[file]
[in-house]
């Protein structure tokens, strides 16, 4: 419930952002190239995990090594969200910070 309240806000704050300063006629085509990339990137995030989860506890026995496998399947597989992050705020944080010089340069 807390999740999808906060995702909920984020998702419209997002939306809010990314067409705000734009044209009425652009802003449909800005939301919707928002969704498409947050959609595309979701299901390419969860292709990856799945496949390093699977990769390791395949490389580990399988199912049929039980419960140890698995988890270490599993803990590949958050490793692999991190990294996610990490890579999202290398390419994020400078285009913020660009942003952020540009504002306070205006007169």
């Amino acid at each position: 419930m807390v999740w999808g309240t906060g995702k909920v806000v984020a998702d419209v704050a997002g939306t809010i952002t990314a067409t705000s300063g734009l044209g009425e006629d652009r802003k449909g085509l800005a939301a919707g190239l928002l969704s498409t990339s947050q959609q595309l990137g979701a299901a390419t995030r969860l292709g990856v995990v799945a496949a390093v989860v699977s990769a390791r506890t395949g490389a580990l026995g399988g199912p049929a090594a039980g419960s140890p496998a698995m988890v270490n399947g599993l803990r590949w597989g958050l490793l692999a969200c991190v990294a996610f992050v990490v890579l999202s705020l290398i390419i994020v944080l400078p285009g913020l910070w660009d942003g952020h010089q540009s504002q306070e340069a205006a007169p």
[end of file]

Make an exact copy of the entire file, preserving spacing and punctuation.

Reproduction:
[in-house]
């Protein structure tokens, strides 16, 4: 419930952002190239995990090594969200910070 309240806000704050300063006629085509990339990137995030989860506890026995496998399947597989992050705020944080010089340069 807390999740999808906060995702909920984020998702419209997002939306809010990314067409705000734009044209009425652009802003449909800005939301919707928002969704498409947050959609595309979701299901390419969860292709990856799945496949390093699977990769390791395949490389580990399988199912049929039980419960140890698995988890270490599993803990590949958050490793692999991190990294996610990490890579999202290398390419994020400078285009913020660009942003952020540009504002306070205006007169």
């Amino acid at each position: 419930m807390v999740w999808g309240t906060g995702k909920v806000v984020a998702d419209v704050a997002g939306t809010i952002t990314a067409t705000s300063g734009l044209g009425e006629d652009r802003k449909g085509l800005a939301a919707g190239l928002l969704s498409t990339s947050q959609q595309l990137g979701a299901a390419t995030r969860l292709g990856v995990v799945a496949a390093v989860v699977s990769a390791r506890t395949g490389a580990l026995g399988g199912p049929a090594a039980g419960s140890p496998a698995m988890v270490n399947g599993l803990r590949w597989g958050l490793l692999a969200c991190v990294a996610f992050v990490v890579l999202s705020l290398i390419i994020v944080l400078p285009g913020l910070w660009d942003g952020h010089q540009s504002q306070e340069a205006a007169p």